Abstract

Natural killer (NK) cell function is regulated by a fine balance between numerous activating and inhibitory receptors, of which killer-cell immunoglobulin-like receptors (KIRs) are among the most polymorphic and comprehensively studied. KIRs allow NK cells to recognize downregulation or the absence of HLA class I molecules on target cells (known as missing-self), a phenomenon that is commonly observed in virally infected cells or cancer cells. Because KIR and HLA genes are located on different chromosomes, in an allogeneic environment such as after hematopoietic stem cell transplantation, donor NK cells that express an inhibitory KIR for an HLA class I molecule that is absent on recipient targets (KIR/KIR-ligand mismatch), can recognize and react to this missing self and mediate cytotoxicity. Accumulating data indicate that epistatic interactions between KIR and HLA influence outcomes in several clinical conditions. Herein, we discuss the genetic and functional features of KIR/KIR-ligand interactions in hematopoietic stem cell transplantation and how these data can guide donor selection. We will also review clinical studies of adoptive NK cell therapy in leukemia and emerging data on the use of genetically modified NK cells that could broaden the scope of cancer immunotherapy.

Learning Objectives
  • To understand the influence of various inhibitory and activating KIR receptors on HSCT outcomes

  • To understand how these effects may vary by donor source and underlying disease

Introduction

Natural killer (NK) cells characterized by a CD3CD56+ immunophenotype are bone marrow–derived lymphocytes capable of mediating early innate immune responses against virally infected cells or malignant cells.1-7  Because they are the first lymphocytes to reconstitute after hematopoietic stem cell transplantation (HSCT),8-17  NK cells play an important role in mediating the graft-versus-tumor effect.18-28  One of the earliest observations of NK cell alloreactivity was reported in the hybrid resistance model,29,30  which noted that lethally irradiated heterozygous F1 hybrid mice derived from a cross of 2 inbred mouse strains (parent A × parent B) rejected hematopoietic grafts donated by either parent A or parent B.31  Rejection of the parental graft was later shown to be mediated by a subset of recipient NK cells that lacks the appropriate inhibitory receptors to recognize major histocompatibility complex class I (MHC-I) molecules on the donor cells. This observation led to the ingenious “missing self” concept of NK recognition, which postulates that the absence or reduced expression of “self” MHC-I allows a cell to be killed by NK cells.1,2 

Subsequently, the receptors that recognize MHC-I were identified on NK cells (reviewed by Parham32  and Moretta33 ). Briefly, each mature NK cell expresses a wide array of germ-line–encoded activating and inhibitory receptors.32-49  Inhibitory NK receptors mediate two important functions. They recognize self-HLA class I alleles and contribute to the acquisition of NK function by a dynamic process known as NK cell education or licensing.50  When inhibitory receptors engage with their cognate class I ligands, they deliver inhibitory signals to suppress NK cell activity. If HLA class I antigen expression is sufficiently reduced or modified, as is often observed in virally infected cells or tumor cells (as an immune escape mechanism from T-cell recognition), NK cells can eliminate the abnormal cells.2,51  However, missing-self alone is insufficient to trigger NK cell effector function, because many recipient cells with no ligands (eg, red blood cells) are not lysed. Some level of expression of a stressed ligand is also required. Activating receptors recognize stress proteins expressed on the surface of transformed or abnormal cells33-49  and provide signals for NK cells to kill. Ultimately, NK effector function is dictated by integration of signals received through these activating and inhibitory receptors (Figure 1A).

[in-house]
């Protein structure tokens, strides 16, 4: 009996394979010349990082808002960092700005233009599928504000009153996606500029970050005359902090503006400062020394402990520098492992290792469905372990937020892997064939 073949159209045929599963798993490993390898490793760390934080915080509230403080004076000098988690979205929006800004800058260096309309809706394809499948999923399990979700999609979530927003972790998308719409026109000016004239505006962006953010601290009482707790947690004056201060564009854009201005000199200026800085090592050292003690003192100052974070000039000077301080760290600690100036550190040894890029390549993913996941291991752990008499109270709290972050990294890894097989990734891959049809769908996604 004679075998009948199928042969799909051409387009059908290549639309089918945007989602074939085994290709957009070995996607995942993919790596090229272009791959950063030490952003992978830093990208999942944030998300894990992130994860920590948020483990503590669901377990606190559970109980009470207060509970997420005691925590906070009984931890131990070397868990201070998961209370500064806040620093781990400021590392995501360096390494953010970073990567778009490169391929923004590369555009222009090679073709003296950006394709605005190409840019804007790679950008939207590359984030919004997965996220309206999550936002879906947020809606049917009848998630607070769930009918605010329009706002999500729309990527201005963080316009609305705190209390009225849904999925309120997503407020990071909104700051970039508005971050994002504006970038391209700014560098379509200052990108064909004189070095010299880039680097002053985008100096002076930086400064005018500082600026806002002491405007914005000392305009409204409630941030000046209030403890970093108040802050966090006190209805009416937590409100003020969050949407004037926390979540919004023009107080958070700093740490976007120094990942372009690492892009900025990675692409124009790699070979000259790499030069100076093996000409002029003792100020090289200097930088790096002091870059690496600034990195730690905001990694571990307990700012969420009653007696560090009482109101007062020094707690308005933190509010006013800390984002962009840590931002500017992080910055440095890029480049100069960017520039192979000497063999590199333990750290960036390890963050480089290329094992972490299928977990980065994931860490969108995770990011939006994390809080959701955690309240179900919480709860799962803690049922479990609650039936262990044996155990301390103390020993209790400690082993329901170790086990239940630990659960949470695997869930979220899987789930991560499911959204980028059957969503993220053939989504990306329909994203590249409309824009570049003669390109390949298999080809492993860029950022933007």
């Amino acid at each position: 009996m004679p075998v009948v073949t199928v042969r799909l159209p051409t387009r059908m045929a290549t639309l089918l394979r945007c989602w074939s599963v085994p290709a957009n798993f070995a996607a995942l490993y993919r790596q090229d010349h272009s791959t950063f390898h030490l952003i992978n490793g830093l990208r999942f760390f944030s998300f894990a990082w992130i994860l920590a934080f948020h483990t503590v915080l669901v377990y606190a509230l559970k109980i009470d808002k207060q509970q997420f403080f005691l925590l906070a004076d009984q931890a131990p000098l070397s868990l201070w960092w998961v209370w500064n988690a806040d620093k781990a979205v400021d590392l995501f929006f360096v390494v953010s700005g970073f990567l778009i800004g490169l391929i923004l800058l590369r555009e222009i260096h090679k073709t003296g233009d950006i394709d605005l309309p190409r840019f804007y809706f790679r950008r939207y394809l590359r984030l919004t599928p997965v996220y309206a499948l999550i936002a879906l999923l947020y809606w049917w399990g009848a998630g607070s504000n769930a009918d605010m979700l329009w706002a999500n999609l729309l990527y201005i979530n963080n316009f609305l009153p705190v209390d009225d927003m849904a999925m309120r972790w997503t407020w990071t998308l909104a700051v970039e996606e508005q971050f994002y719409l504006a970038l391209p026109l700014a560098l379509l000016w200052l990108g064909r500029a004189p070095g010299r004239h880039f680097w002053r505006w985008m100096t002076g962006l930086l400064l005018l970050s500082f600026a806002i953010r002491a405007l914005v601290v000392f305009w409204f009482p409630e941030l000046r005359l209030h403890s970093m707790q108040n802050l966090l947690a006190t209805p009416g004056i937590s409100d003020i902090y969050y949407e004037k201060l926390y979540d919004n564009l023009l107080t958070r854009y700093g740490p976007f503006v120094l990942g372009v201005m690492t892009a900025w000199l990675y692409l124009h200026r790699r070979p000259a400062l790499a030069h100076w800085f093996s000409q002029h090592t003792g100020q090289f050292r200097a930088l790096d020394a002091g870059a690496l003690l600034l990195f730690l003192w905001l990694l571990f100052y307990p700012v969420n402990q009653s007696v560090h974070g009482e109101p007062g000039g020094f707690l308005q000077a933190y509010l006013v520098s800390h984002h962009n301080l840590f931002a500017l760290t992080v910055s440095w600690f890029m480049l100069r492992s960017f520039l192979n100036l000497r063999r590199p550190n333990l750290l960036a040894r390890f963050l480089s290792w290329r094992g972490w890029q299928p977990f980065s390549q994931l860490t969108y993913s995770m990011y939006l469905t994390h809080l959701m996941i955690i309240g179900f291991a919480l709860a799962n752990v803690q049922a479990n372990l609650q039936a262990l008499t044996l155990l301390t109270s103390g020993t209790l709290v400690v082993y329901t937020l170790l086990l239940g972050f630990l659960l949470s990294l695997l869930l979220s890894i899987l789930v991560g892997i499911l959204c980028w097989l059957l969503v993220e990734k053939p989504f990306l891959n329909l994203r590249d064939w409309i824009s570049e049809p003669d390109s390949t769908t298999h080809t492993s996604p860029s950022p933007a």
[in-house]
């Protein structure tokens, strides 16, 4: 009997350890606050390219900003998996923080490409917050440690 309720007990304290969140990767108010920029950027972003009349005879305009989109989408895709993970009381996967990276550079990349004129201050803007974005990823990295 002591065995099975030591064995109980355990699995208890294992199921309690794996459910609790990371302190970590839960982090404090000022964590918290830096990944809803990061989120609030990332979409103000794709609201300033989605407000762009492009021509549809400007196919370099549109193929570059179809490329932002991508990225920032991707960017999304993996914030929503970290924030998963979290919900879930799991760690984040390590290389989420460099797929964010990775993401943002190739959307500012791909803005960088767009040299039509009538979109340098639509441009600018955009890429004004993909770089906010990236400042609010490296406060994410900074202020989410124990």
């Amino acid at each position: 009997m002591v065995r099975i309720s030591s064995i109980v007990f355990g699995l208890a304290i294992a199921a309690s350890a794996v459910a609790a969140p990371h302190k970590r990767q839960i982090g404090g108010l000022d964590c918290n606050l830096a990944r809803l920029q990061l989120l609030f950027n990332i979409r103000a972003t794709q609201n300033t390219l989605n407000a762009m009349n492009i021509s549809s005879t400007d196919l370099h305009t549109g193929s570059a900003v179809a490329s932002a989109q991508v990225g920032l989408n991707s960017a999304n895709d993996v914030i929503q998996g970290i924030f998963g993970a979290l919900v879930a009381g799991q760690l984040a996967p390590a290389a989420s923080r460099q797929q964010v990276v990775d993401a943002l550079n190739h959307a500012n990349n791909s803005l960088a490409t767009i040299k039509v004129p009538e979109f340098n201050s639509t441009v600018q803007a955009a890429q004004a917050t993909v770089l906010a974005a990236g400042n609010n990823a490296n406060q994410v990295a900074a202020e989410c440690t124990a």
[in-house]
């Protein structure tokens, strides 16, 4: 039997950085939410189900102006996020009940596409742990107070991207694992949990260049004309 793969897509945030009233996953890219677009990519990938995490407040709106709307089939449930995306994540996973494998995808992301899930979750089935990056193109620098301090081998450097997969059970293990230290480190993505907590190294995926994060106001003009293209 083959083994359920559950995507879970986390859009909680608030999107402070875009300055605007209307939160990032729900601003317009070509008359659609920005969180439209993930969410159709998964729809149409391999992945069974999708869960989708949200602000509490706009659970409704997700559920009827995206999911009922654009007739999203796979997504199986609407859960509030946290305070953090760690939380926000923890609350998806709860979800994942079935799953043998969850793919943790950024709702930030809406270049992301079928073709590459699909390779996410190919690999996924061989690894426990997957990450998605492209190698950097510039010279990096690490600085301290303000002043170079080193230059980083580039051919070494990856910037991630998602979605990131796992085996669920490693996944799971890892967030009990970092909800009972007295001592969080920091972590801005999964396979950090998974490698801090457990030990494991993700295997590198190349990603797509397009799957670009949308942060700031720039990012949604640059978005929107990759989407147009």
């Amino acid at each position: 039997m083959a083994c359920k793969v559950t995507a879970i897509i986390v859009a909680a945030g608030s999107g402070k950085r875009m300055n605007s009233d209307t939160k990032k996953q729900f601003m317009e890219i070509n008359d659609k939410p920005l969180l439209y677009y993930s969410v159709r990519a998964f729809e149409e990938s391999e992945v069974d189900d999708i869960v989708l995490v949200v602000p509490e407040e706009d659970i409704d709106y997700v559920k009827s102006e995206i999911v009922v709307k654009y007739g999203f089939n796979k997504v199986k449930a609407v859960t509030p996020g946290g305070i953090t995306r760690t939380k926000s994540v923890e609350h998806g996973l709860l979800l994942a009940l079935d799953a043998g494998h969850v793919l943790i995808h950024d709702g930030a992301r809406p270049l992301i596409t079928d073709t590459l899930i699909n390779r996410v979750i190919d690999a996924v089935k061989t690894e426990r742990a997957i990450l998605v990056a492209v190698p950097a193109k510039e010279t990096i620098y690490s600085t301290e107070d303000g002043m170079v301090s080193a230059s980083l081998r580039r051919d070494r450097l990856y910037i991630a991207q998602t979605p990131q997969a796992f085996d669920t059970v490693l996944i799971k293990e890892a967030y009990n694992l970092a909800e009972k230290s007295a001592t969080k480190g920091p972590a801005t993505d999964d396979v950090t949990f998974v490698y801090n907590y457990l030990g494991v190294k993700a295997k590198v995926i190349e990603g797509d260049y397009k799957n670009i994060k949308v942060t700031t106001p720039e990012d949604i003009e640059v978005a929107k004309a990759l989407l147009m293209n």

Figure 1.

(A) NK cell activating and inhibitory receptors and their ligands. (B) KIR gene organization. KIR haplotype illustrating centromeric and telomeric KIR gene motifs. BAT-3, HLA-B–associated transcript 3; H60, histocompatibility 60; hsp60, heat shock protein 60; HSPG, heparin sulfate proteoglycans; MIC, MHC class I chain-related gene; VH, viral hemagglutinin; ULBP, UL16 binding protein.83 

Figure 1.

(A) NK cell activating and inhibitory receptors and their ligands. (B) KIR gene organization. KIR haplotype illustrating centromeric and telomeric KIR gene motifs. BAT-3, HLA-B–associated transcript 3; H60, histocompatibility 60; hsp60, heat shock protein 60; HSPG, heparin sulfate proteoglycans; MIC, MHC class I chain-related gene; VH, viral hemagglutinin; ULBP, UL16 binding protein.83 

Killer-cell immunoglobulin-like receptors and their ligands